Flash floods are extremely dangerous!
There are few natural disasters more frightening than a flash flood. An area can be dry and calm one moment and within a few minutes, a wall of water carrying a dangerous debris may be coming right at you. Flash flooding has caught more than a few people completely off guard during their outdoor adventures and it is important for campers, hunters, fishermen, and hikers to be aware of the dangers.
Case in point is this incident from Southern Utah's Johnson Canyon a few years ago. This flash flood video shows the dangers quite clearly. This monster flash flood not only has incredibly swift waters. It also has a dangerous debris flow of sharp wooden trees that no one wants to be caught in.
Once you see something like this, you will better understand the dangers and why officials urge so much caution and issue flash flood warnings when conditions are ripe.
What an amazing moment to be caught on camera. Even if a person could keep their head above water in the middle of this deluge, wooden debris would embed itself in their skin and cut them up badly. Even when there is no debris, this type of flood is extremely dangerous. The National Weather Service says that this type of flooding kills more people than other types of serve weather.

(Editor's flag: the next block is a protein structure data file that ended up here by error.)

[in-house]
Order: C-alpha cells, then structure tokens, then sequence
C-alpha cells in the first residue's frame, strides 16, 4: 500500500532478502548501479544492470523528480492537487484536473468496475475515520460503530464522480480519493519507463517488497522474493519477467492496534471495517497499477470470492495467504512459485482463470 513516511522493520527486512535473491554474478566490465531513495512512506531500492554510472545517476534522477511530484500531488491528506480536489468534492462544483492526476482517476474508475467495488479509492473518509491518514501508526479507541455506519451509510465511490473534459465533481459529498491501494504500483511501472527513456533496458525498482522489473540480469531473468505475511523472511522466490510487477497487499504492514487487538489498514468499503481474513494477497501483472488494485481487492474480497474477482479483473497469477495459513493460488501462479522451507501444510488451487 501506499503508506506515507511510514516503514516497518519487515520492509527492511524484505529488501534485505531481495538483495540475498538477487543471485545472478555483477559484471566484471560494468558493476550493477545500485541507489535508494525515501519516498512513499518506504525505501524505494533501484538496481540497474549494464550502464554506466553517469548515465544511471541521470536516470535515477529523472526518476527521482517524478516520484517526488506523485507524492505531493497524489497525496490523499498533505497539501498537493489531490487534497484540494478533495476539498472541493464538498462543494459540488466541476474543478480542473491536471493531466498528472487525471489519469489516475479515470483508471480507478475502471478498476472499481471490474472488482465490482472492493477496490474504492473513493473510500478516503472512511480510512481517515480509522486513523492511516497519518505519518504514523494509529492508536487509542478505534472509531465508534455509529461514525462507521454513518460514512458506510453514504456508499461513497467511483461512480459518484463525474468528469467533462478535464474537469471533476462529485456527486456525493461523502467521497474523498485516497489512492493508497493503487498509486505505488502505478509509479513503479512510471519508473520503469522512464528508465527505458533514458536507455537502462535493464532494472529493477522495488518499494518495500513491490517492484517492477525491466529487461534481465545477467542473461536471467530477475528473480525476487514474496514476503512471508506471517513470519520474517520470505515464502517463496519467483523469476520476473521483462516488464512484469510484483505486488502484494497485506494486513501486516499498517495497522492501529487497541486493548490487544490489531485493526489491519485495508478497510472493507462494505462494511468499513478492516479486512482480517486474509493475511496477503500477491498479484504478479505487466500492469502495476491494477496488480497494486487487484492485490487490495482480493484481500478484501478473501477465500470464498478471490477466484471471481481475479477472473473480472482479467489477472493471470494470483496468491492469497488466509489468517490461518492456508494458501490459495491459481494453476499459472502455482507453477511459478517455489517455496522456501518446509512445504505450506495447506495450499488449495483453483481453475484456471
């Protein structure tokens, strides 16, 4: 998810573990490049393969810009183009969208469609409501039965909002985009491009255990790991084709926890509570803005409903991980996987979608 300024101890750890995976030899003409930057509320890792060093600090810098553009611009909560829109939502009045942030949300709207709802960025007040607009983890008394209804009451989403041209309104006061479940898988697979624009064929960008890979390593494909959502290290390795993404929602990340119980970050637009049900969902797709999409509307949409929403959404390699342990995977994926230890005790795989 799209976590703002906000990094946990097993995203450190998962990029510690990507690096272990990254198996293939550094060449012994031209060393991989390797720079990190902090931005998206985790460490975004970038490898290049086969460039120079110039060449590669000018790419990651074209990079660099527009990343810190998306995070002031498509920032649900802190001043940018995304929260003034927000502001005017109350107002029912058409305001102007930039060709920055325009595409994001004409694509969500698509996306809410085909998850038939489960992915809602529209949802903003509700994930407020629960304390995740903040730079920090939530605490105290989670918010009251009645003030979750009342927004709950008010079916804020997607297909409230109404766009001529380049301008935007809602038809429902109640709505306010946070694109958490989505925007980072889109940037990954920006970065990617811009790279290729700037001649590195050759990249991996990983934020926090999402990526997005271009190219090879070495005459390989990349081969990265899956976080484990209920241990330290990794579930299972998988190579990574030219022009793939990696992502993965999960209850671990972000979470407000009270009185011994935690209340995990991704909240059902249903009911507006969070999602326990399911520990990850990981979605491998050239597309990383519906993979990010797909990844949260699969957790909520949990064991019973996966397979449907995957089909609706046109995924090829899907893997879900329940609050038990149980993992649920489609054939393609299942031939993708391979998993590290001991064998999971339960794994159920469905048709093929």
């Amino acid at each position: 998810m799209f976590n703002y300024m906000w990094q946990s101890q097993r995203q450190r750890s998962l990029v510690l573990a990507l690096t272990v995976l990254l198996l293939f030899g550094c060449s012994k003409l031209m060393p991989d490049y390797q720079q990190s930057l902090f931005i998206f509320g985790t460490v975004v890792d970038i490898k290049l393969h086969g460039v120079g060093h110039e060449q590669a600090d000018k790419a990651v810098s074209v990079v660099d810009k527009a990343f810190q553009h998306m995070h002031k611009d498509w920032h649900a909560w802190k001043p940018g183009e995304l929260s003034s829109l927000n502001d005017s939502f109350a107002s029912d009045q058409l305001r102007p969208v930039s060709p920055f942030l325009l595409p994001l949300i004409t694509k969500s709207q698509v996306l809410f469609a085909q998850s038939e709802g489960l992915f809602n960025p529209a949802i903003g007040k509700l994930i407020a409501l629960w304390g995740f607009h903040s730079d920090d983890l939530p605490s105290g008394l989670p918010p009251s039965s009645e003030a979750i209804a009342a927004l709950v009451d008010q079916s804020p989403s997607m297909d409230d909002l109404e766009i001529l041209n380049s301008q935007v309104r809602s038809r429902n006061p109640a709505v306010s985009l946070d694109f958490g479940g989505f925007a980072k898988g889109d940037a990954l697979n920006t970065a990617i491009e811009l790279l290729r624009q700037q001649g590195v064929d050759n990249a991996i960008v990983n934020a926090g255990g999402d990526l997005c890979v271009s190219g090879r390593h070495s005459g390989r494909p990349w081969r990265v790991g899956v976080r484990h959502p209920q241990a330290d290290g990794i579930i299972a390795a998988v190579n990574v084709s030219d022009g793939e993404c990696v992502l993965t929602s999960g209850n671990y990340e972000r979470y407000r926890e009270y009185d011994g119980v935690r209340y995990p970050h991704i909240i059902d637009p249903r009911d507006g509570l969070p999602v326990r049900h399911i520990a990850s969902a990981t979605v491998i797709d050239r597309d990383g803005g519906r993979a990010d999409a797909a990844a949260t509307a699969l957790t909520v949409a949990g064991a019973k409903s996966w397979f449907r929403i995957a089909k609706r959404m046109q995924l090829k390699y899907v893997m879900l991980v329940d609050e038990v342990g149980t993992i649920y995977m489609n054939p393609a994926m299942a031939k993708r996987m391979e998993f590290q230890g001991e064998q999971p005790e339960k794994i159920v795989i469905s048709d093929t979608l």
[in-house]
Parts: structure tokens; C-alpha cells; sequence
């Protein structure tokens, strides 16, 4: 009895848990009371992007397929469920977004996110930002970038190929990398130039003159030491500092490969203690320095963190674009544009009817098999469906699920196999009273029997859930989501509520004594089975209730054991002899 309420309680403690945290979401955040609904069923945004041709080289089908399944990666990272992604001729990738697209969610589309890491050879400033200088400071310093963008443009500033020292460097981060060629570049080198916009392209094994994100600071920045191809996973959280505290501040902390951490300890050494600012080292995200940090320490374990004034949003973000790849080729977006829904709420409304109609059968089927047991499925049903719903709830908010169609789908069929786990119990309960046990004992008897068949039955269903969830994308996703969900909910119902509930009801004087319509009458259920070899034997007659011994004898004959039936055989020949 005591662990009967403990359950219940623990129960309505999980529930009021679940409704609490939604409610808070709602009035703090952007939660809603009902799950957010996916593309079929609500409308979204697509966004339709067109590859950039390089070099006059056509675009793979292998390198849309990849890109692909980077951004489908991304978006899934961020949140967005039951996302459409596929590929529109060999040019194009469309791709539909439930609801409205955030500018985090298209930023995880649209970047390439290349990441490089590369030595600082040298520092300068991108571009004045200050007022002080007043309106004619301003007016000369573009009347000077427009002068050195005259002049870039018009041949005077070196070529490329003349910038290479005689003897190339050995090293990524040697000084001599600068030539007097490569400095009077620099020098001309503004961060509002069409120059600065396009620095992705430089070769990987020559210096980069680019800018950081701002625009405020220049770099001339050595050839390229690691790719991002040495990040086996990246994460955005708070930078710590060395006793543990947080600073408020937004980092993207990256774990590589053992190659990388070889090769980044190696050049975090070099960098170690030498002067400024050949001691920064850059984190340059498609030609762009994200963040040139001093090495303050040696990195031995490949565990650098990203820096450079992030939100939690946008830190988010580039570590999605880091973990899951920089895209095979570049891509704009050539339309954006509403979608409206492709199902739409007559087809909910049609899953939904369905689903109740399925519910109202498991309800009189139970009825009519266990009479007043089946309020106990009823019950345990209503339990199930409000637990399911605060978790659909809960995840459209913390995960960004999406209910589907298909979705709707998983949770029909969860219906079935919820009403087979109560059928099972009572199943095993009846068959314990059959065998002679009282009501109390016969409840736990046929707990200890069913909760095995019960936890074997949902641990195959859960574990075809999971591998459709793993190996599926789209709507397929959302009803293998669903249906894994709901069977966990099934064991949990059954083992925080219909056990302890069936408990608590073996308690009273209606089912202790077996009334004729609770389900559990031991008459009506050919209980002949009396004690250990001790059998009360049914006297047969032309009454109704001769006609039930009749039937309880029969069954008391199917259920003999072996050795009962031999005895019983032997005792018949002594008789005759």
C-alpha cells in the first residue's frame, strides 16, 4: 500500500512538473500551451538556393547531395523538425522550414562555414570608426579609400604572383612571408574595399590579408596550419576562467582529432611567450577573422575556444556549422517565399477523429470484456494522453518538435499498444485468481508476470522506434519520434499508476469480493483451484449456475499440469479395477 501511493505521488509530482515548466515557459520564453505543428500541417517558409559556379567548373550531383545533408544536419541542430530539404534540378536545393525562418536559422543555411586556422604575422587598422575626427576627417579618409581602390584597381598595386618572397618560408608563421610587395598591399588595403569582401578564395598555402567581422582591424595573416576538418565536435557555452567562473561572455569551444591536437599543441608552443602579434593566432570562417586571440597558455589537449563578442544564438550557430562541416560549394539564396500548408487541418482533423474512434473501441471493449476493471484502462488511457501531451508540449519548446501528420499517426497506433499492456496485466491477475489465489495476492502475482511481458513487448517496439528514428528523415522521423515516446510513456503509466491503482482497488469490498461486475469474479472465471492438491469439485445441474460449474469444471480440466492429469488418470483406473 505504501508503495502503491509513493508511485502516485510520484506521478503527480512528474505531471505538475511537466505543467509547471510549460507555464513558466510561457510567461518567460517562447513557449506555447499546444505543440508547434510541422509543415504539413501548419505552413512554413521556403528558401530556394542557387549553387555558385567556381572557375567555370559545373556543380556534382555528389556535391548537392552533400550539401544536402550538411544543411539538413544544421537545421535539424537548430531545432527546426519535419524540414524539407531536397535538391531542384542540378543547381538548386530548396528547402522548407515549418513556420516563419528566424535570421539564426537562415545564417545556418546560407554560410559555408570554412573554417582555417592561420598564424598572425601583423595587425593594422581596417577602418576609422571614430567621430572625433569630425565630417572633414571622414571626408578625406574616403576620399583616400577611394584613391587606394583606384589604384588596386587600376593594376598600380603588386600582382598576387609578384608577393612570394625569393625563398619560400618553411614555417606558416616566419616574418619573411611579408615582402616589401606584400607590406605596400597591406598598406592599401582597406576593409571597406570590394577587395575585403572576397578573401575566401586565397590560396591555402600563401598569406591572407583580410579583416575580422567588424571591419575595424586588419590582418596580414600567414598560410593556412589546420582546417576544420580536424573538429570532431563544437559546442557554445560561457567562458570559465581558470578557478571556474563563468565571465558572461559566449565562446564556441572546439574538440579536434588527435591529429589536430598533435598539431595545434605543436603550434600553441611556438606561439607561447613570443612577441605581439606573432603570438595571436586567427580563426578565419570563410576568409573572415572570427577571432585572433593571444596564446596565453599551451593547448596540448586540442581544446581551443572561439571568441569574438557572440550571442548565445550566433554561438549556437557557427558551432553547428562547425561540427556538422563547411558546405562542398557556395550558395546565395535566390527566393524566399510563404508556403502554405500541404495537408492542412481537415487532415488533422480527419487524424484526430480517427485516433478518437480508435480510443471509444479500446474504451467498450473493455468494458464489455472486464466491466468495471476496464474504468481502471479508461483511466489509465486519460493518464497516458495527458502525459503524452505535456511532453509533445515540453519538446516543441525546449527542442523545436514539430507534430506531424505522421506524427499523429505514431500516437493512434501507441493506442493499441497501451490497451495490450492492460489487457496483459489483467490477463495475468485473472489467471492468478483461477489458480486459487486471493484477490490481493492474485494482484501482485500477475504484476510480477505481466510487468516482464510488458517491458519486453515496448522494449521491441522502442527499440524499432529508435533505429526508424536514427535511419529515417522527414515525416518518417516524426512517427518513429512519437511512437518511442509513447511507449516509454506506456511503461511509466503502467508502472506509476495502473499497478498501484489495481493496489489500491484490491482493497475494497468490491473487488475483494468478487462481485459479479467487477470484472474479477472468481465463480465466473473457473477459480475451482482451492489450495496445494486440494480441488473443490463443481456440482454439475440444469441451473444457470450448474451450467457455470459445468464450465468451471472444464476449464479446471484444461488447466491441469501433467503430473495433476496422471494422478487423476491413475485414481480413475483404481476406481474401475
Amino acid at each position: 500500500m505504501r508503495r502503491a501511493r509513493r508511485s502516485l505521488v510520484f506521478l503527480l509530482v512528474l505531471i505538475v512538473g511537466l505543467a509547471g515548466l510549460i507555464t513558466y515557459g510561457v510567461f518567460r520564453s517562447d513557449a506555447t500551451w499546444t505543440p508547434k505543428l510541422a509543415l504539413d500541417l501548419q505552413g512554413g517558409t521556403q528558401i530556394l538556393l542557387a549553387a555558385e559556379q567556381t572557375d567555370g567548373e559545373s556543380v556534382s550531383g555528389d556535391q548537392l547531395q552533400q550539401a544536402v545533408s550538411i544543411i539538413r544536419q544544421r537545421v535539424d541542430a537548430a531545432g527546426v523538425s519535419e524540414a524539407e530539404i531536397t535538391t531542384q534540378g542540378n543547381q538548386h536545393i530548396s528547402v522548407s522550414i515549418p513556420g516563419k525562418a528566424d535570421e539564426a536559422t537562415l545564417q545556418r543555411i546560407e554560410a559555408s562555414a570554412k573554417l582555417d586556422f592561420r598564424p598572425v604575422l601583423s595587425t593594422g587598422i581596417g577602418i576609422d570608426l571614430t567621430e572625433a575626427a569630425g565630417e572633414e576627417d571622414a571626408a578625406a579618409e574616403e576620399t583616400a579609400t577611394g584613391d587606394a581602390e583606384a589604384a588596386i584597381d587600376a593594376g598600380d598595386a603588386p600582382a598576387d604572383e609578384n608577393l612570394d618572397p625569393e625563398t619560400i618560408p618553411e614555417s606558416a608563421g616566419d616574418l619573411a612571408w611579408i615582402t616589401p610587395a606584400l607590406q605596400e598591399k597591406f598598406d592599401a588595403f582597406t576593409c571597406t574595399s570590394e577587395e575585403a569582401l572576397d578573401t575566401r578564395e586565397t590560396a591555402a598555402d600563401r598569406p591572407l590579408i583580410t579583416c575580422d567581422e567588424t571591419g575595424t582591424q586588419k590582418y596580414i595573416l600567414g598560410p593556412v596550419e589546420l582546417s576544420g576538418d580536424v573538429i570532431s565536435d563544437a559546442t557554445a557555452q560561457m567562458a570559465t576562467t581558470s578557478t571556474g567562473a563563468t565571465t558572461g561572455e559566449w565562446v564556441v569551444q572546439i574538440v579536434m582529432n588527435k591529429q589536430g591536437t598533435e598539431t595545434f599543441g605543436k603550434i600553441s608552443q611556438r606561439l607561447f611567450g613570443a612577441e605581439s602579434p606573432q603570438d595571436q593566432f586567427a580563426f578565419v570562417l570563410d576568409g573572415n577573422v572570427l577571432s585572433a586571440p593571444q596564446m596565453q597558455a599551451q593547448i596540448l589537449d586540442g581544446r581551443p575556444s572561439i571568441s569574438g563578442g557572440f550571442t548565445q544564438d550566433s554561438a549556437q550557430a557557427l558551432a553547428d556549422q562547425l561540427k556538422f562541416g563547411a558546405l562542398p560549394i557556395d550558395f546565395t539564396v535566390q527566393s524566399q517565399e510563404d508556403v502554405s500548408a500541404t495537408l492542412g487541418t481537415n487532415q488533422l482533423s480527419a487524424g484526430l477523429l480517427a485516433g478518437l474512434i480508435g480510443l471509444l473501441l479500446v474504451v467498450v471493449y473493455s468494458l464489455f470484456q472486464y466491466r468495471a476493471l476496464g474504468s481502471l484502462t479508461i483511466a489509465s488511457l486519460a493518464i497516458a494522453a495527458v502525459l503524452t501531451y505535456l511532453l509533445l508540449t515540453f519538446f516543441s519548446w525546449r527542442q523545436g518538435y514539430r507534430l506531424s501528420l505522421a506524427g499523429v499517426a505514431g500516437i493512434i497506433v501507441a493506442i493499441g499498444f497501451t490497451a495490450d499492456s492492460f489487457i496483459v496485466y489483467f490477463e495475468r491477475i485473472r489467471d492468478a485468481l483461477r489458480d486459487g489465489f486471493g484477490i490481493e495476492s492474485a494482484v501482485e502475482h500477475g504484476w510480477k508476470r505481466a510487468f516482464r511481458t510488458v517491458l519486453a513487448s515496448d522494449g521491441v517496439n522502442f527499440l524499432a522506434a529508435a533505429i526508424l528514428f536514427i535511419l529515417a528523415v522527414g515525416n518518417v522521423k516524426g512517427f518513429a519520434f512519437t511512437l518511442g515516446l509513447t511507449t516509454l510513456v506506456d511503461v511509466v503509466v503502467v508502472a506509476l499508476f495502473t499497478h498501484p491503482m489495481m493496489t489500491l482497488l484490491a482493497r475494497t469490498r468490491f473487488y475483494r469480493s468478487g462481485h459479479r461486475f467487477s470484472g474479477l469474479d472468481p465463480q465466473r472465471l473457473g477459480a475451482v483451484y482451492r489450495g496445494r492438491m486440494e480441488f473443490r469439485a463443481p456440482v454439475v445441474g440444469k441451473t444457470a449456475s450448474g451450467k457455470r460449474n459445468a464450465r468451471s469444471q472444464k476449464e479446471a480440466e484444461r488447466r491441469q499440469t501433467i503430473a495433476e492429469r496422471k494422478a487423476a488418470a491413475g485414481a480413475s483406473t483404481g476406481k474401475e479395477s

The NWS recommends avoiding low-lying areas and heading for higher ground. They also recommend not trying to drive through fast-moving waters. Because severe weather like this can wash out a road and make it deeper than it looks. If your vehicle stalls out or gets stuck, you could drown.
While flash floods occur more often in deserts and other areas where rainstorms are scarce like Arizona or New Mexico, floodwaters like this can occur anywhere. All it takes is a little heavy rain in an area low enough for the heavy rain to flow. Keep this in mind the next time you are out exploring the wilds or your favorite National Park and hear thunderstorms on the horizon.